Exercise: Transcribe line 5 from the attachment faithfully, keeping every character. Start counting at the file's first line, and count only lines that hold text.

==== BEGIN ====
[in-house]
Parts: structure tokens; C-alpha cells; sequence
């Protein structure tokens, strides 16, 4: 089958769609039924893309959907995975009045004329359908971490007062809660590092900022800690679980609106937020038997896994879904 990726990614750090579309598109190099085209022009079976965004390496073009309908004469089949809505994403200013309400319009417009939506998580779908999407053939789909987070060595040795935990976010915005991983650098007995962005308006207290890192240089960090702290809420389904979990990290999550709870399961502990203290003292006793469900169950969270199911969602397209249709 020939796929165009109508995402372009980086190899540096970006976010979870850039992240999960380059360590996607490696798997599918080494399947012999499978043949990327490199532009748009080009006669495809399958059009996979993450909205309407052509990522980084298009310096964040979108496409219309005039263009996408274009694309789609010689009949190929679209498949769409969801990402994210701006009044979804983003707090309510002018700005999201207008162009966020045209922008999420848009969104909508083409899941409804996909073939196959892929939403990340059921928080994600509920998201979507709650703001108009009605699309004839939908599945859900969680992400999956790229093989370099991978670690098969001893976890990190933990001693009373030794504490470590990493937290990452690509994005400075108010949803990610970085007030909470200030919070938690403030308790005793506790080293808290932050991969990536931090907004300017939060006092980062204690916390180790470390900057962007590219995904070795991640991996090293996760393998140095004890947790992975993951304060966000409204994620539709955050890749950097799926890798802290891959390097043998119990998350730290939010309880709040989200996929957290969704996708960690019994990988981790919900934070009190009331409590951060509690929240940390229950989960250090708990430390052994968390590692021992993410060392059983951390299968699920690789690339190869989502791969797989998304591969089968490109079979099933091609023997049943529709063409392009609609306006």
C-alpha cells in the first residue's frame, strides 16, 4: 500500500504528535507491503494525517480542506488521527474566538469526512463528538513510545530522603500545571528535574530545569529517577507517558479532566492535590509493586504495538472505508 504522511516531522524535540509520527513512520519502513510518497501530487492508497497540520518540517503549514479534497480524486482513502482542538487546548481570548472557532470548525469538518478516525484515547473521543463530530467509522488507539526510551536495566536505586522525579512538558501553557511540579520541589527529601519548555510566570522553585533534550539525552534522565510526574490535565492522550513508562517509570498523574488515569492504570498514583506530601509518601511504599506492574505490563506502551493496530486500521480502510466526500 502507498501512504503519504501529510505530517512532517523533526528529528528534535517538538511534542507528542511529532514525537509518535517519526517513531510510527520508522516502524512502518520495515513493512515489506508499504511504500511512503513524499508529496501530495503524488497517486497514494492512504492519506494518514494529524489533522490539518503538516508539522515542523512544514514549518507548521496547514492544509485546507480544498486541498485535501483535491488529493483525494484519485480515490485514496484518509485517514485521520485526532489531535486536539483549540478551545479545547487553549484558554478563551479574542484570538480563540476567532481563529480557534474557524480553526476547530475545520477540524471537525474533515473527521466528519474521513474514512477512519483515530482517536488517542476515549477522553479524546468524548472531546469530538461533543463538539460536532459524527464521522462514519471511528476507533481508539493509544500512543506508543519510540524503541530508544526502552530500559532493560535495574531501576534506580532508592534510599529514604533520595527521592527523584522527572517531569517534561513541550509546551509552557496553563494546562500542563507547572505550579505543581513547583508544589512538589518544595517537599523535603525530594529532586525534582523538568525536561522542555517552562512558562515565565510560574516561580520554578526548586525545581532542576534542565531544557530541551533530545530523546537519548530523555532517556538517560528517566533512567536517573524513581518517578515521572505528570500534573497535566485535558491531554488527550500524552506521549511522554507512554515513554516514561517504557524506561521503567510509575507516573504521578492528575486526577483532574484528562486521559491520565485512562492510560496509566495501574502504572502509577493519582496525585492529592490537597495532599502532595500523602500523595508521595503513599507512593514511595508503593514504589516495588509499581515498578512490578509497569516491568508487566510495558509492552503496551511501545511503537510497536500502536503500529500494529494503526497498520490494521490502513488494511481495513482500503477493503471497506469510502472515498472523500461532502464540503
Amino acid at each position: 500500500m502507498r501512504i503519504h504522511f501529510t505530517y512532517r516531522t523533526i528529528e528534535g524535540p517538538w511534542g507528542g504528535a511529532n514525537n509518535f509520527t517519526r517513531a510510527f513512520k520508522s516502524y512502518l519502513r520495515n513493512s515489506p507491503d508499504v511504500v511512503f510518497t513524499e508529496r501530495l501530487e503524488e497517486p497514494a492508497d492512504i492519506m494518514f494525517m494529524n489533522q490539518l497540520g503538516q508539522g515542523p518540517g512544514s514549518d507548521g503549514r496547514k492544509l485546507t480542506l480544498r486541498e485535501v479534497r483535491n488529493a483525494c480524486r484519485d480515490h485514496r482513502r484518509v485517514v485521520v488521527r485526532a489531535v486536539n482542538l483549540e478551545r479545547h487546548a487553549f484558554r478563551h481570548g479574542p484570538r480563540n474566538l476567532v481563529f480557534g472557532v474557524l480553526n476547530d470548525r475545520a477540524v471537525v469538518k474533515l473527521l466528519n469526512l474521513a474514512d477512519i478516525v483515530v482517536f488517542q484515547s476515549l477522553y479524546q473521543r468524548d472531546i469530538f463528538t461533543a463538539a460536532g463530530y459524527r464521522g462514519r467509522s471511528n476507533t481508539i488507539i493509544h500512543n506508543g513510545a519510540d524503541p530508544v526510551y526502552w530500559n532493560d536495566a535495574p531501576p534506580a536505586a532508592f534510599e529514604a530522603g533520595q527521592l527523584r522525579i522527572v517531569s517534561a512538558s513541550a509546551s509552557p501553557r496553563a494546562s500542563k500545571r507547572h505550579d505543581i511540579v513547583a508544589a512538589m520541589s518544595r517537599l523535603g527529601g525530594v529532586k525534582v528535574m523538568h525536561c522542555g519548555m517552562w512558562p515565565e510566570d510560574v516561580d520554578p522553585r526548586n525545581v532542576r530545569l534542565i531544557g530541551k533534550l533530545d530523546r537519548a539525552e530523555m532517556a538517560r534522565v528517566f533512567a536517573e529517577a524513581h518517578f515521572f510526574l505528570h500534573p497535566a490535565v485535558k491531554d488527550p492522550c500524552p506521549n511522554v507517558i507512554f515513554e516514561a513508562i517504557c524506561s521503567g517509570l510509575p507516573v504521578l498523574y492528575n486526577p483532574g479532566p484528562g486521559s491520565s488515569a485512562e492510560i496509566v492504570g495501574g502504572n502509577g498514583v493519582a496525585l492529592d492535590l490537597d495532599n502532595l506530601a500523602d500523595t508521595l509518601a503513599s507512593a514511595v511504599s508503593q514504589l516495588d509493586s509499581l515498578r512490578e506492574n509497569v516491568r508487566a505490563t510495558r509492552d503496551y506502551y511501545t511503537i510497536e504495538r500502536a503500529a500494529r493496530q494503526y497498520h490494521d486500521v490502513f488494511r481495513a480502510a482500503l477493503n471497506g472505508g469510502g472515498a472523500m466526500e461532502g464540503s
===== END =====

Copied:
Amino acid at each position: 500500500m502507498r501512504i503519504h504522511f501529510t505530517y512532517r516531522t523533526i528529528e528534535g524535540p517538538w511534542g507528542g504528535a511529532n514525537n509518535f509520527t517519526r517513531a510510527f513512520k520508522s516502524y512502518l519502513r520495515n513493512s515489506p507491503d508499504v511504500v511512503f510518497t513524499e508529496r501530495l501530487e503524488e497517486p497514494a492508497d492512504i492519506m494518514f494525517m494529524n489533522q490539518l497540520g503538516q508539522g515542523p518540517g512544514s514549518d507548521g503549514r496547514k492544509l485546507t480542506l480544498r486541498e485535501v479534497r483535491n488529493a483525494c480524486r484519485d480515490h485514496r482513502r484518509v485517514v485521520v488521527r485526532a489531535v486536539n482542538l483549540e478551545r479545547h487546548a487553549f484558554r478563551h481570548g479574542p484570538r480563540n474566538l476567532v481563529f480557534g472557532v474557524l480553526n476547530d470548525r475545520a477540524v471537525v469538518k474533515l473527521l466528519n469526512l474521513a474514512d477512519i478516525v483515530v482517536f488517542q484515547s476515549l477522553y479524546q473521543r468524548d472531546i469530538f463528538t461533543a463538539a460536532g463530530y459524527r464521522g462514519r467509522s471511528n476507533t481508539i488507539i493509544h500512543n506508543g513510545a519510540d524503541p530508544v526510551y526502552w530500559n532493560d536495566a535495574p531501576p534506580a536505586a532508592f534510599e529514604a530522603g533520595q527521592l527523584r522525579i522527572v517531569s517534561a512538558s513541550a509546551s509552557p501553557r496553563a494546562s500542563k500545571r507547572h505550579d505543581i511540579v513547583a508544589a512538589m520541589s518544595r517537599l523535603g527529601g525530594v529532586k525534582v528535574m523538568h525536561c522542555g519548555m517552562w512558562p515565565e510566570d510560574v516561580d520554578p522553585r526548586n525545581v532542576r530545569l534542565i531544557g530541551k533534550l533530545d530523546r537519548a539525552e530523555m532517556a538517560r534522565v528517566f533512567a536517573e529517577a524513581h518517578f515521572f510526574l505528570h500534573p497535566a490535565v485535558k491531554d488527550p492522550c500524552p506521549n511522554v507517558i507512554f515513554e516514561a513508562i517504557c524506561s521503567g517509570l510509575p507516573v504521578l498523574y492528575n486526577p483532574g479532566p484528562g486521559s491520565s488515569a485512562e492510560i496509566v492504570g495501574g502504572n502509577g498514583v493519582a496525585l492529592d492535590l490537597d495532599n502532595l506530601a500523602d500523595t508521595l509518601a503513599s507512593a514511595v511504599s508503593q514504589l516495588d509493586s509499581l515498578r512490578e506492574n509497569v516491568r508487566a505490563t510495558r509492552d503496551y506502551y511501545t511503537i510497536e504495538r500502536a503500529a500494529r493496530q494503526y497498520h490494521d486500521v490502513f488494511r481495513a480502510a482500503l477493503n471497506g472505508g469510502g472515498a472523500m466526500e461532502g464540503s